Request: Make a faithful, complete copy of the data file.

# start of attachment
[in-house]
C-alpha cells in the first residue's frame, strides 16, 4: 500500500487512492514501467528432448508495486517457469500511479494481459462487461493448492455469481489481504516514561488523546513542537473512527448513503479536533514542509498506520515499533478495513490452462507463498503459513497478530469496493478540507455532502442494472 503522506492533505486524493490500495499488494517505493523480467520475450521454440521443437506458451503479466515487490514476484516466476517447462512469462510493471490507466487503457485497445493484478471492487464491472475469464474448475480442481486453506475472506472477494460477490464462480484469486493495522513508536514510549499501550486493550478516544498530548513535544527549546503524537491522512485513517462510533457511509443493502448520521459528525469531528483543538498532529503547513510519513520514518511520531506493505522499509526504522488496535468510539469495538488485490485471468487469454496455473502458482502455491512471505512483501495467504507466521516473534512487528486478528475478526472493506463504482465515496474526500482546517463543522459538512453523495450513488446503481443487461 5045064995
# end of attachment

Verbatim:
[in-house]
C-alpha cells in the first residue's frame, strides 16, 4: 500500500487512492514501467528432448508495486517457469500511479494481459462487461493448492455469481489481504516514561488523546513542537473512527448513503479536533514542509498506520515499533478495513490452462507463498503459513497478530469496493478540507455532502442494472 503522506492533505486524493490500495499488494517505493523480467520475450521454440521443437506458451503479466515487490514476484516466476517447462512469462510493471490507466487503457485497445493484478471492487464491472475469464474448475480442481486453506475472506472477494460477490464462480484469486493495522513508536514510549499501550486493550478516544498530548513535544527549546503524537491522512485513517462510533457511509443493502448520521459528525469531528483543538498532529503547513510519513520514518511520531506493505522499509526504522488496535468510539469495538488485490485471468487469454496455473502458482502455491512471505512483501495467504507466521516473534512487528486478528475478526472493506463504482465515496474526500482546517463543522459538512453523495450513488446503481443487461 5045064995